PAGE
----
An ever increasing flow of traffic over the course of the C18 led to a widening of the bridge on both sides. A description of Rochdale Bridge in 1787 by Edmond Holme recorded accurate dimensions which show that these two extensions were in existence by that date. The bridge on the west side abuts the medieval bridge. It comprised three round arches separated by wide pilasters, the southern two of broadly similar size with a smaller arch to the north which disappeared into the bank. The bridge on the east side was a narrow, tapering extension which was a single-stone width at its northern end and widened out at its southern end to ease the sharp turn of the road on the southern bank. An artist’s impression of around 1820 showed the east side of the bridge with three round arches. A crowd is shown on the bridge watching a bull-baiting, which was being held below in the river bed; on 8 November 1820 this caused the east parapet to collapse with eleven people losing their lives.
The collapse of the parapet resulted in a further widening of the bridge in 1821 to ‘facilitate the communication between the parts of the town on opposite sides of the river’. The bridge extension on the east side of the already widened bridge had a marked curve to its outer, eastern face, especially towards the south side. This helped larger vehicles crossing the bridge and climbing or descending Drake Street, a wide new street constructed around 1810 and forming a major route out of Rochdale towards Manchester. The extension comprised three flattened segmental arches diminishing in size from the southern to the northern side.
In 1864, the General Purpose Committee recommended that the bridge should be widened again on its west side ‘to the extent of 12 feet and rounding the corners in to the Wood Estate’ as part of the development of the Town Hall and Square. A newspaper report of January 1869 noted that the widening was on the point of completion. The extension was a flat-decked bridge supported by stone bridge piers with cast-iron beams supporting the deck and a decorative balustraded parapet. By 1881 it appears that the bridge had been similarly expanded on its east side, with both extensions shown on the 1:2,500 Ordnance Survey map published in 1893. Around 1882 a second bridge known as Wellington Bridge had been constructed to the east, at the bottom of Drake Street.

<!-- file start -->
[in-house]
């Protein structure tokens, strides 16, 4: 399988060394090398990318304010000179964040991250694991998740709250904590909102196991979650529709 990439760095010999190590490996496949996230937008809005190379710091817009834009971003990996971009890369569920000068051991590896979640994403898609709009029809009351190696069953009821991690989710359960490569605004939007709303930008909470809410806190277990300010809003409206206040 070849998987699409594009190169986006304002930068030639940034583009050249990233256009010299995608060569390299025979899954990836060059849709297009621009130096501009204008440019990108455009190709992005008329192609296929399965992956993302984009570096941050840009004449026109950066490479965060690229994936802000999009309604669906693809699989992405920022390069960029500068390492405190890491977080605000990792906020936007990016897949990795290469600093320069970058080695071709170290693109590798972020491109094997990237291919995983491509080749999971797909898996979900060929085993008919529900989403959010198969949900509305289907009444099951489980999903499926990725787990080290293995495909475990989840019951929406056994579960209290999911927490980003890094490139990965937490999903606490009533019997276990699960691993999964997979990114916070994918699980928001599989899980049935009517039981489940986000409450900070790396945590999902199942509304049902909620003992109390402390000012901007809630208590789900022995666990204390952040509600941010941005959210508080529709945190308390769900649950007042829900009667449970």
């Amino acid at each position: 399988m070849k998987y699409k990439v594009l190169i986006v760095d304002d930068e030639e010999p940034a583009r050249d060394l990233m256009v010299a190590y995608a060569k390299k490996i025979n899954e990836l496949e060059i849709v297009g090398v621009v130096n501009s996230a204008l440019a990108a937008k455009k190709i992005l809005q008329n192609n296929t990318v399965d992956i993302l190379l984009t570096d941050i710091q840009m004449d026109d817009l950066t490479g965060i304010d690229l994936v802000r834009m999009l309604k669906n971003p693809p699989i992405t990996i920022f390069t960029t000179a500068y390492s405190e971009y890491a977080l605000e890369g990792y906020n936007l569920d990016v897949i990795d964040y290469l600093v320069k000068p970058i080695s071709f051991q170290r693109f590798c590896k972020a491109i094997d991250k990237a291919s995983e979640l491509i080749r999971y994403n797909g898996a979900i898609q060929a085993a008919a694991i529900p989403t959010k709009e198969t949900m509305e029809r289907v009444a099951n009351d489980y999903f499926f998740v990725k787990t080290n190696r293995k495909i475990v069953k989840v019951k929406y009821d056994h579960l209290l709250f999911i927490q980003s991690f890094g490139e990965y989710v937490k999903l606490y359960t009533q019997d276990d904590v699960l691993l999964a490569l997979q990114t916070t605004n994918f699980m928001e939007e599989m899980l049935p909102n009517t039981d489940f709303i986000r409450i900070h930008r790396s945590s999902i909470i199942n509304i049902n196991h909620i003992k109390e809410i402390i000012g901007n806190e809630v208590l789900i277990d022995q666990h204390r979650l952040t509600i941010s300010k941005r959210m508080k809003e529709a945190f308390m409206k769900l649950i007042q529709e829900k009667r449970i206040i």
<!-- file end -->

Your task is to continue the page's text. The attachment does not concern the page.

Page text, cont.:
In the early C20 it was decided to culvert the river with a platform to create a flat surface for a variety of uses in the constricted town centre and to hide the polluted river from view. Hennebique-type concrete structures were constructed on either side of the extended bridge obscuring it from view. In May 1903, the covering of the River Roch between Rochdale Bridge and Wellington Bridge to the east commenced. It was constructed by Leeds-based contractors D Jones & Company, subsequently known as Yorkshire Hennebique Contracting Co Ltd, and was completed in July 1904. As such it was at the cutting edge of concrete bridge construction in England, built at the same time as the two Rochdale bridges on Mellor Street spanning the River Spodden (Grade II, National Heritage List for England: 1412243). The platform was used for the tramway centre, with two tramway shelters shown on the 1:2,500 Ordnance Survey map published in 1910. In April 1909, construction began on extending the covering of the river westwards to form a road junction with Newgate. The work was again undertaken by the Yorkshire Hennebique Contracting Co Ltd and was completed in July 1910.
Further extensions of the river covering were undertaken in the early 1920s, widening the area in front of the town hall to the west and covering of the river eastwards between Wellington Bridge to Weir Street.